Selective Resputtering-Induced Magnetic Anisotropy in High-Density Magneto-optic Media
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Materials Science and Technology Division
Perpendicular Magnetic Anisotropy: Amorphous rare earth-transition metal (a-RETM) films are used as materials in magneto-optic (MO) sensors and as media for high-density MO disks. They possess perpendicular magnetic anisotropy (PMA), a unique property that allows written bits of information to align perpendicular to the plane of the storage disk. This orientation allows much higher density of information per unit area. Conventional magnetic storage media (e.g., Zip and computer hard-drive media) have bits that lie in the disk plane and therefore occupy a larger amount of space.
Discovered in 1973 by IBM researchers P. Chaudhari, J.J. Cuomo, and R.J. Gambino, these materials ushered in the modern era of high-density magneto-optic storage. To this day, they remian the industry's mainstay material. For their discovery, these authors were awarded the 1995 National Medal of Technology.1
Remarkably, although these materials have been used in commercial magneto-optic devices, the physical mechanism underlying their most important properties have never been made clear. In amorphous materials, unlike their more common crystalline cousins, atoms are disordered in their relative placement to each other. As such, a magnetic property that is traditionally determined by crystalline order, such as magnetic anisotropy energy that preferentially aligns the magnetization vector within a material, becomes very small. In the rare earth-containing alloys (e.g., a-TbFe), this property is often large and spontaneously aligns perpendicular to the film plane. Since the rare earth atom's shape, determined by its valence charge cloud, is nonspherical (for Tb it is more football-like), some form of local electrostatic anomaly had been proposed as the source of this property. In 1992, NRL researchers measured the presence of local atomic arrangements in a-TbFe and showed that they provide such an electrostatic anomaly and give rise to PMA via a crystal field interaction.2 The anisotropic atomic structure is described as a statistical preference for like-atom pairs parallel to the film plane, with a corresponding preference for unlike pairs perpendicular to the plane. This preference was of the order of 5 to 8% from the ideal isotropic amorphous environment and is broadly referred to as a pair-order anisotropy (POA). Using a similar approach, we now focus our efforts to discover the growth mechanism responsible for such anisotropic atomic arrangements.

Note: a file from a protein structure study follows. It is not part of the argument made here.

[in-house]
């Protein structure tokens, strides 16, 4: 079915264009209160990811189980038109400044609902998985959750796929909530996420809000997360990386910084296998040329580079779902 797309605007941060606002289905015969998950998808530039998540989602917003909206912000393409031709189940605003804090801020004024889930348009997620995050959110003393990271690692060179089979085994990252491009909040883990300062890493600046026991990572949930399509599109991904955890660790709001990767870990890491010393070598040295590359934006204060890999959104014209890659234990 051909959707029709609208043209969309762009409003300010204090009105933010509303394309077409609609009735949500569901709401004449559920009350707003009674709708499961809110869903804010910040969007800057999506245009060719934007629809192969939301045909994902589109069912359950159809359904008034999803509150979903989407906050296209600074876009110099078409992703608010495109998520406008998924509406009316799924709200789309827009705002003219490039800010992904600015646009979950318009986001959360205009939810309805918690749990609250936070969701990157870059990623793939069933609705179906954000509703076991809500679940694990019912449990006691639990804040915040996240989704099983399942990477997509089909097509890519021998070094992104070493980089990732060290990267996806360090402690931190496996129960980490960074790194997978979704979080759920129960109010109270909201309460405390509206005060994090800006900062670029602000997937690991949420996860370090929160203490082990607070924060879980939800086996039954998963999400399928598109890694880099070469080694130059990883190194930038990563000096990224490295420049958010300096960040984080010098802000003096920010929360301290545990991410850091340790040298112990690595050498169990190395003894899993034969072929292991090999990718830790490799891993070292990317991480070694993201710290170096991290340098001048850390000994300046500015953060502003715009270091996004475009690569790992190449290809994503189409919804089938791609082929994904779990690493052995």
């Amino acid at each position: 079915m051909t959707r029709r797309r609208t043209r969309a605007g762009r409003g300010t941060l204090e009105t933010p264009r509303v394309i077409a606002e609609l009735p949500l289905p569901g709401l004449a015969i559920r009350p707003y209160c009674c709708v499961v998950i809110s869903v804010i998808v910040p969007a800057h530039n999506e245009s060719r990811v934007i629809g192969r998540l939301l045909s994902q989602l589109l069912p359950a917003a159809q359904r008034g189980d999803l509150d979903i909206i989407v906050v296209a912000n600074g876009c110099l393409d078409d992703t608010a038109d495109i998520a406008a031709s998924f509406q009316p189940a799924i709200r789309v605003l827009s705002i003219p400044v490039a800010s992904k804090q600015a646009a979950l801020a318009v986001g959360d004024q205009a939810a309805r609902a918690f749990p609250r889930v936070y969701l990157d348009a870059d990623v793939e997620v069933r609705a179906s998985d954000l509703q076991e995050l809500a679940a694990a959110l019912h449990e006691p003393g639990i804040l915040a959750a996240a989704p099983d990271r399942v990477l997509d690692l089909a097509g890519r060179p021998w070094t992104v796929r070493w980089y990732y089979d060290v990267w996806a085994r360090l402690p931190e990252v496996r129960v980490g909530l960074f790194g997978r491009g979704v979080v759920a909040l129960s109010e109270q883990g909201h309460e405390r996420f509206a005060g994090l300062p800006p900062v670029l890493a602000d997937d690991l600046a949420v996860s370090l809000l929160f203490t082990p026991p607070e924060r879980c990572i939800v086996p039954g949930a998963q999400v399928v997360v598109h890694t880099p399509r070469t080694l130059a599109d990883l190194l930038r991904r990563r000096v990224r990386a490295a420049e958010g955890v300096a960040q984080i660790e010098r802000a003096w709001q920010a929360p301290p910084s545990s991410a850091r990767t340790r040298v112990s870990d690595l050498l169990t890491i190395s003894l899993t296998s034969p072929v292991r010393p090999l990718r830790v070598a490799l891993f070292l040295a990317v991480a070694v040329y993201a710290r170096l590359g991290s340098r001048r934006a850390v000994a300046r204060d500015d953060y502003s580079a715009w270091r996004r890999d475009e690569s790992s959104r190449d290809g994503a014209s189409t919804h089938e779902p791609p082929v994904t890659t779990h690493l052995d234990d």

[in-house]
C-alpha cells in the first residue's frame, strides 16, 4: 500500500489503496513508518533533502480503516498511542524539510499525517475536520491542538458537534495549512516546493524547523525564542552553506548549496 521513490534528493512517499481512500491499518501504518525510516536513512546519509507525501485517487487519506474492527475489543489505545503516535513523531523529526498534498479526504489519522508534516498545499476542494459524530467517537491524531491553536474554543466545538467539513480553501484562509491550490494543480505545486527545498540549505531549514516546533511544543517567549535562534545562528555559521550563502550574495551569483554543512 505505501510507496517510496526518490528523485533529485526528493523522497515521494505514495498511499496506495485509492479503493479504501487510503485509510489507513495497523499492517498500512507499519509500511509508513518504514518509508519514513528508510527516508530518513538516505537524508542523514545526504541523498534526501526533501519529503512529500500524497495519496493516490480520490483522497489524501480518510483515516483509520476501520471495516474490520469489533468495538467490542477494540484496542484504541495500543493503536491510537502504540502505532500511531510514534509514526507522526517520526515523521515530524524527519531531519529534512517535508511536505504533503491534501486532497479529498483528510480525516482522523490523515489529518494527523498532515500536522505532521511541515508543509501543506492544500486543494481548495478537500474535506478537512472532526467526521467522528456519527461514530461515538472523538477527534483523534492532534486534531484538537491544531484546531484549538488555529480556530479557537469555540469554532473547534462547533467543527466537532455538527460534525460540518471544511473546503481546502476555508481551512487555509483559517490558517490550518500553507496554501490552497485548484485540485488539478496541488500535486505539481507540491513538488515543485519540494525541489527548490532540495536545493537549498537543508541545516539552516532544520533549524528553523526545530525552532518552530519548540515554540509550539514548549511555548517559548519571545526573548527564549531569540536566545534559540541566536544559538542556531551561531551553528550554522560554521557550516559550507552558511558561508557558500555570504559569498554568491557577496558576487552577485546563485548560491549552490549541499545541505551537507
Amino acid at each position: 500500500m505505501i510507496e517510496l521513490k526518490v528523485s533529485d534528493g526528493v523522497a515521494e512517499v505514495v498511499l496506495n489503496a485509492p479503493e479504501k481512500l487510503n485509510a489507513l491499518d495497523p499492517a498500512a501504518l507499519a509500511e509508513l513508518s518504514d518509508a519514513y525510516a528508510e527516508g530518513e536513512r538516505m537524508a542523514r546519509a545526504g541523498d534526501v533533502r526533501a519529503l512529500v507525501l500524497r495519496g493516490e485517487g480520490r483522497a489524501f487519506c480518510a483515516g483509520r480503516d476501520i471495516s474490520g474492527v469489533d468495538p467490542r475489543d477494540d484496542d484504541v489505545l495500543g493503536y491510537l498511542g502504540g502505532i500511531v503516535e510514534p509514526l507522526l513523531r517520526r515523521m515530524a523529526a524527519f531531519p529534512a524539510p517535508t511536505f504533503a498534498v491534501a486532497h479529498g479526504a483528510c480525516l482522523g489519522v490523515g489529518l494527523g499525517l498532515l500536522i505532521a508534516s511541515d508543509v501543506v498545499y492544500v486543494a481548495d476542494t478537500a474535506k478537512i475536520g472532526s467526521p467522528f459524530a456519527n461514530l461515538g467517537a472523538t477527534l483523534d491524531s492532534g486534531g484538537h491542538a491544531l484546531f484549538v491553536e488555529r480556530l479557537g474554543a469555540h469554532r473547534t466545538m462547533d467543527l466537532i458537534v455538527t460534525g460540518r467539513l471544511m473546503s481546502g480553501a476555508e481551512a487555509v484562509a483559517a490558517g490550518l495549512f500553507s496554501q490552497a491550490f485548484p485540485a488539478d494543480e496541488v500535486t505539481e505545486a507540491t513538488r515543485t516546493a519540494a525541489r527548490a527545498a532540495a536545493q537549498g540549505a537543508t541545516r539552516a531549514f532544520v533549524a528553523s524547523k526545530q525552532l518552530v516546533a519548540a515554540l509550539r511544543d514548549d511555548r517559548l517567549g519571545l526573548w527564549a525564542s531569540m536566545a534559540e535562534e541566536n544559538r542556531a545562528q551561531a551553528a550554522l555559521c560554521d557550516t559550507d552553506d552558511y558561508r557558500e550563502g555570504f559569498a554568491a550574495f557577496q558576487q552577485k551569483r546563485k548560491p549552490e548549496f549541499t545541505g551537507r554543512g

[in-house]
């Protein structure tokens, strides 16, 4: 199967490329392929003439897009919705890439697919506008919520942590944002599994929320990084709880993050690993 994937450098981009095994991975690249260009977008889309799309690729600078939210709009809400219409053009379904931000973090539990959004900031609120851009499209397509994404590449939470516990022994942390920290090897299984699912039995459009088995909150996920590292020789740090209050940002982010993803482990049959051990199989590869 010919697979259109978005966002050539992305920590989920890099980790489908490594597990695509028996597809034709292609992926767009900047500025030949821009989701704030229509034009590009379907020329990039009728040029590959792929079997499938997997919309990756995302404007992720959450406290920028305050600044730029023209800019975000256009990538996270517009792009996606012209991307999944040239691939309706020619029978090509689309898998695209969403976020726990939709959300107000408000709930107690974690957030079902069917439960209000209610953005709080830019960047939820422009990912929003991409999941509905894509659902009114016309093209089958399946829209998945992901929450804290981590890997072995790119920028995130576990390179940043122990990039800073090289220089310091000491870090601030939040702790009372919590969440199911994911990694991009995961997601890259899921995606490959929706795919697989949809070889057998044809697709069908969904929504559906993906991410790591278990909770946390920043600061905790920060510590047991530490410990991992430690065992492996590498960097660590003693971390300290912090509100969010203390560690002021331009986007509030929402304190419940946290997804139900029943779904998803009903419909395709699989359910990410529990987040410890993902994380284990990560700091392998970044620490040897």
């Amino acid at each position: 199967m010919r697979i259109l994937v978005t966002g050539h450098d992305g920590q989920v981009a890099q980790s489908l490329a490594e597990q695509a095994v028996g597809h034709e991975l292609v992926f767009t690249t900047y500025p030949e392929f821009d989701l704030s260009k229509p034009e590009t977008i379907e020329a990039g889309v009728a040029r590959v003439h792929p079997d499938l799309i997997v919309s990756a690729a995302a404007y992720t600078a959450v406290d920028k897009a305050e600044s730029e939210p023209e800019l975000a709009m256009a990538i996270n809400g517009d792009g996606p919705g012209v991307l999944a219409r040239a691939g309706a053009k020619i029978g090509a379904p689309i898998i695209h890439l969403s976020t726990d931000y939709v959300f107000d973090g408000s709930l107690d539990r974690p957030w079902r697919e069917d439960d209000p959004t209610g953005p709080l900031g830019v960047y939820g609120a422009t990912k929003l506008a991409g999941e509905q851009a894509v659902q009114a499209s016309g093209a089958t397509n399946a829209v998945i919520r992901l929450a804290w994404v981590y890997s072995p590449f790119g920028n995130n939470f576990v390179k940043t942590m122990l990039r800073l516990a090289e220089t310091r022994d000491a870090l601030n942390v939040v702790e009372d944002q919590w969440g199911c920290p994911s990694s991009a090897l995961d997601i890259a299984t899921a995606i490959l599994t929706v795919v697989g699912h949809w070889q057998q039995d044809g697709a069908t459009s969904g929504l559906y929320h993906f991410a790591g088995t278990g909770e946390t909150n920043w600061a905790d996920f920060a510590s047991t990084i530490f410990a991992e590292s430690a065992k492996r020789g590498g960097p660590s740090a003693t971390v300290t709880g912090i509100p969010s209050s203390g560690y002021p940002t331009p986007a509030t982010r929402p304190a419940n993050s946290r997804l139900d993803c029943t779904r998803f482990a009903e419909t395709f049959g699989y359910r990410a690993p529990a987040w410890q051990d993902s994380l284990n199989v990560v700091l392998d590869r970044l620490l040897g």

Dynamics of Film Growth in Sputter-Deposition: By examining the energy of the RF plasma used in magnetron sputtering of a-TbFe, and comparing this to the energy required to remove atoms from the growing film, deposition conditions are determined in which atoms are selectively removed from the growing film. The conditions for selective resputtering are defined in terms of a plasma energy envelope, where plasma energies between 34 eV <= EAr <= 65 eV result in the selective removal of one specie of adatom over another from the surface of the growing film, resulting in POA.
Correlation of Atomic Structure, Plasma Energy, and Magnetic Anisotropy Energy: Extended X-ray absorption fine structure (EXAFS) measurements were performed on several films grown by using different working gas pressures (Ar gas) and RF power. These growth conditions allow for the systematic change of the plasma energy to different regions of the energy envelope, thereby allowing for an increase POA and PMA. Figure 11 plots the inplane and out-of-plane atomic environments of Fe atoms for a subset of these samples as Fourier-transformed EXAFS data. Comparing the in-plane and out-of-plane structure clearly shows that the POA changes as a function of the RF power. In Fig. 12, the PMA is plotted with the POA as a function of Ar ion energy. A strong positive correlation exists between the Ar ion energy and both the PMA and the POA. The projection of this curve onto the three, two-dimensional planes indicates an exponential relationship between MA, POA, and Ar E, with a linear relationship between Ar E and POA.
After nearly three decades of research, both the source of PMA and the mechanism by which it is incorporated in sputtered films are now understood. This advancement will directly lead to improved processing of MO materials for sensor and media applications. Furthermore, the improved understanding of the growth dynamics of sputtered films will allow greater optimization of materials processing as well as improved understanding of the role of anisotropic atomic structure in a broad range of materials systems.
Acknowledgments: This work was performed in collaboration with Dr. Taras Pokhil of Seagate Technologies, Inc. (Minneapolis, MN). EXAFS measurements were performed using the Naval Research Laboratory-Synchrotron Radiation Consortium beamline X23B at the National Synchrotron Light Source (Brookhaven National Laboratory).
[Sponsored by NRL and ONR]References
2 V.G. Harris et al., "Structural Origins of Magnetic Anisotropy in Amorphous Tb-Fe Alloy Films," Phys. Rev. Lett. 69, 1939 (1992).
3 V.G. Harris and T. Pokhil, "Selective Resputtering Induced Perpendicular Magnetic Anisotropy in Amorphous TbFe Films," Phys. Rev. Lett. 87(6), 067207 (2001).